Call to Action:  Engage in a conversation with someone you see frequently but whom you have never spoken with. When asking someone how their day is really take the time and engage in the conversation, ask questions and make them feel like they are the only living soul that matters for that moment. Let a stranger know that you appreciate who they are and what they do. Make those around you feel important.

34. Support

“Sometimes even to live is an act of courage.” – Lucius Annaeus Seneca

Heads up CYLF family, today we are going to do some heavy lifting.

Right about the time I turned 15, for a number of reasons, I  began to obsess about suicide. It lasted for about 4-5 long dark months. Obviously I did not act on those thoughts, but they are near and dear to me today because I can relate to people that are suffering from those ideations.

The topic of suicide has entered my life the last three days which is odd because I do not dwell or discuss it often. Tuesday, during a meal with about 12 people, the epidemic of veterans committing suicide was discussed. Wednesday, I talked to a friend and we talked about the importance of support for people struggling with suicidal thoughts. Yesterday as I was driving home from a busy day this came on the radio.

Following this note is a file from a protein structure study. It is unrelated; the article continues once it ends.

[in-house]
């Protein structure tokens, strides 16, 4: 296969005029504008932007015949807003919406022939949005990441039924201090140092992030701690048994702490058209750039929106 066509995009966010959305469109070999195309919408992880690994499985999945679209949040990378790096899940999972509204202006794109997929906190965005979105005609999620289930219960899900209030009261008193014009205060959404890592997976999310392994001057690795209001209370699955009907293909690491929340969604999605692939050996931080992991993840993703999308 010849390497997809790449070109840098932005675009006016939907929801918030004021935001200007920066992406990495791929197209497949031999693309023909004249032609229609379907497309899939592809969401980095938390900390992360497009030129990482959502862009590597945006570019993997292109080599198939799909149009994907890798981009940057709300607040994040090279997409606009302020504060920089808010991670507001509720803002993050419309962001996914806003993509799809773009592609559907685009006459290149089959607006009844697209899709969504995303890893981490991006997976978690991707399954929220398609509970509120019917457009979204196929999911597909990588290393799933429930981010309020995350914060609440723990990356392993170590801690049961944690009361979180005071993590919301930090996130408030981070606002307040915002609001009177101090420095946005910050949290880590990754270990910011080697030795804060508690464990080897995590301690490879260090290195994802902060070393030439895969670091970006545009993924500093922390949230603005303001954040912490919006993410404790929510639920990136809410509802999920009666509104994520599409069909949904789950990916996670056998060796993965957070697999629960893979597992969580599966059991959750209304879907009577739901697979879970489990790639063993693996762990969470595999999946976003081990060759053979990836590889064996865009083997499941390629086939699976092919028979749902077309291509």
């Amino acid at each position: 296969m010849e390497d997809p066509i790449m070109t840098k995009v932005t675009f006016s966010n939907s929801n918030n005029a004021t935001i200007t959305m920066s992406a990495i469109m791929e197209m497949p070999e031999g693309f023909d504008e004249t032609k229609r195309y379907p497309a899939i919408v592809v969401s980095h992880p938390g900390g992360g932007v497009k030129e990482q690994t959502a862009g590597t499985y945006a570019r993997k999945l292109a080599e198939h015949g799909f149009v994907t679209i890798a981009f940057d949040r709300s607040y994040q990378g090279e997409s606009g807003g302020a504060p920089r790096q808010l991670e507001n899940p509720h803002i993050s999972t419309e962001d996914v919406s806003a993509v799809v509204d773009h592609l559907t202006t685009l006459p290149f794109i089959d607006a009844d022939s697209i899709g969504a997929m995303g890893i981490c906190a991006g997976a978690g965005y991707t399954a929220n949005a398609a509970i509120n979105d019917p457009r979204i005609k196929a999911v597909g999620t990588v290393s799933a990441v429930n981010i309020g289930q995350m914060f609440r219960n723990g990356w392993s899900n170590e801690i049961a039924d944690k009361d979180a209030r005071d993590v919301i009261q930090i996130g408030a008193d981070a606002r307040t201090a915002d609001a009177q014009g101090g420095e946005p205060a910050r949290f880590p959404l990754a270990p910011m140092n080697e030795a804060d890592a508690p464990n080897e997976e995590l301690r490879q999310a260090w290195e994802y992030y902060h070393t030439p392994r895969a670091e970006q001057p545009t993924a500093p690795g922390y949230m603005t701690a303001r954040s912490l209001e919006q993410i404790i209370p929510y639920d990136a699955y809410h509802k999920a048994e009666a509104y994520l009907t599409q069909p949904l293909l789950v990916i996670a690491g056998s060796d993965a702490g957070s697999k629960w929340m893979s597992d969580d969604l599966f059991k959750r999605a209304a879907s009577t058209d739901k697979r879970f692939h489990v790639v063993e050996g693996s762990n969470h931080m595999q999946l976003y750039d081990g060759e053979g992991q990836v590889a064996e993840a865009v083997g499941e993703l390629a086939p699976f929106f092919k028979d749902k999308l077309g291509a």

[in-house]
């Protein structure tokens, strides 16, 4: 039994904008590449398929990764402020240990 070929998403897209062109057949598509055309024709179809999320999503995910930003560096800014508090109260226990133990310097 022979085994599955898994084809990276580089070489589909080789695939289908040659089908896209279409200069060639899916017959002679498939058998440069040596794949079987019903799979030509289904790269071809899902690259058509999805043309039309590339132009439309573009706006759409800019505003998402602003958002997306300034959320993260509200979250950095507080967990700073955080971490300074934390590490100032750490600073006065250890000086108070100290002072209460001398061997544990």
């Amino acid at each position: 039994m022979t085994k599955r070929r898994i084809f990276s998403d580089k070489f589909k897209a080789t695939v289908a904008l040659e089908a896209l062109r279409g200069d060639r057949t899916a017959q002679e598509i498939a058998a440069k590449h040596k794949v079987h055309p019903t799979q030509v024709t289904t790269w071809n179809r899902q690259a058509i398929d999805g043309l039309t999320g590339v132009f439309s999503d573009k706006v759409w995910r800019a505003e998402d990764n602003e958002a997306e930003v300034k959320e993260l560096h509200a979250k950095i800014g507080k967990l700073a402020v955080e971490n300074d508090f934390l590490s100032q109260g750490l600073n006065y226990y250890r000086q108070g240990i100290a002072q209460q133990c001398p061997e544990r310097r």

In the 3 minute radio report Antoinette Tuff was able to talk to, and bond with a would be school shooter. She was able to make a real and personal connection through a quick conversation about suicide. About a minute into the report I started bawling as I was driving down the interstate.

It might have been because I was tired, hungry, or maybe all those memories of the 15 year-old me came rushing back. The two profound facts is that Mrs. Huff continued talking to this man even with a gun in his hand, and she told him she loved him. It was a true example of love for a complete stranger.

If you are struggling with this here is a link to find help. The organization is called To Write Love On Her Arms.

We can make a difference. Through connection, love, and understanding we are able to show each other life can be bigger than any material gift or possession.

Affirmation: Today I connect with my fellows through Love in order to understand them better. The collective, we will hold and raise each other up.

Call to Action: Make an effort to reach out to another human being. Call an old friend, buy a stranger a meal, or say thank you to a co-worker for something. We never know when our positivity and enthusiasm towards life will touch another’s soul. Please share how someone has touched your soul, or how you were able to make a difference for someone.